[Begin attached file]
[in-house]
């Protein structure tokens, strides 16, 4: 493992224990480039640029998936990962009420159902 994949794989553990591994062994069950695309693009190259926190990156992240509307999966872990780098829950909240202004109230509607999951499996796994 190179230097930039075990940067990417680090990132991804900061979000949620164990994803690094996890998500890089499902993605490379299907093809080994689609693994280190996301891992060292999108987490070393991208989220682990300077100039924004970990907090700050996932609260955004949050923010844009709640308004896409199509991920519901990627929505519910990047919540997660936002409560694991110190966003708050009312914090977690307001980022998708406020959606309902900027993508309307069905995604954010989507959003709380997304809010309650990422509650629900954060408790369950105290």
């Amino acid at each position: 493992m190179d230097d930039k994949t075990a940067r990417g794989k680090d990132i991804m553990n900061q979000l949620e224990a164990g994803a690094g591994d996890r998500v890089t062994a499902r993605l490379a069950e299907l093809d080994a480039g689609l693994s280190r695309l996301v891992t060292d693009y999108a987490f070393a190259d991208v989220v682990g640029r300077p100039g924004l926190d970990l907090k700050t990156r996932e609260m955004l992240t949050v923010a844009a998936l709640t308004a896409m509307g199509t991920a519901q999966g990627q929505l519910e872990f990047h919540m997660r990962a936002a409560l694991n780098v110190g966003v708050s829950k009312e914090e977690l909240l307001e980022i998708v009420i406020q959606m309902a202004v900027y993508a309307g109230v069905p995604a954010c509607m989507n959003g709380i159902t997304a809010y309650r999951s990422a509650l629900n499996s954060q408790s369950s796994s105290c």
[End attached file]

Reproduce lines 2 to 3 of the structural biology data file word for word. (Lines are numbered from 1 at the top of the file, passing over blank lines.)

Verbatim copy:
């Protein structure tokens, strides 16, 4: 493992224990480039640029998936990962009420159902 994949794989553990591994062994069950695309693009190259926190990156992240509307999966872990780098829950909240202004109230509607999951499996796994 190179230097930039075990940067990417680090990132991804900061979000949620164990994803690094996890998500890089499902993605490379299907093809080994689609693994280190996301891992060292999108987490070393991208989220682990300077100039924004970990907090700050996932609260955004949050923010844009709640308004896409199509991920519901990627929505519910990047919540997660936002409560694991110190966003708050009312914090977690307001980022998708406020959606309902900027993508309307069905995604954010989507959003709380997304809010309650990422509650629900954060408790369950105290």
């Amino acid at each position: 493992m190179d230097d930039k994949t075990a940067r990417g794989k680090d990132i991804m553990n900061q979000l949620e224990a164990g994803a690094g591994d996890r998500v890089t062994a499902r993605l490379a069950e299907l093809d080994a480039g689609l693994s280190r695309l996301v891992t060292d693009y999108a987490f070393a190259d991208v989220v682990g640029r300077p100039g924004l926190d970990l907090k700050t990156r996932e609260m955004l992240t949050v923010a844009a998936l709640t308004a896409m509307g199509t991920a519901q999966g990627q929505l519910e872990f990047h919540m997660r990962a936002a409560l694991n780098v110190g966003v708050s829950k009312e914090e977690l909240l307001e980022i998708v009420i406020q959606m309902a202004v900027y993508a309307g109230v069905p995604a954010c509607m989507n959003g709380i159902t997304a809010y309650r999951s990422a509650l629900n499996s954060q408790s369950s796994s105290c």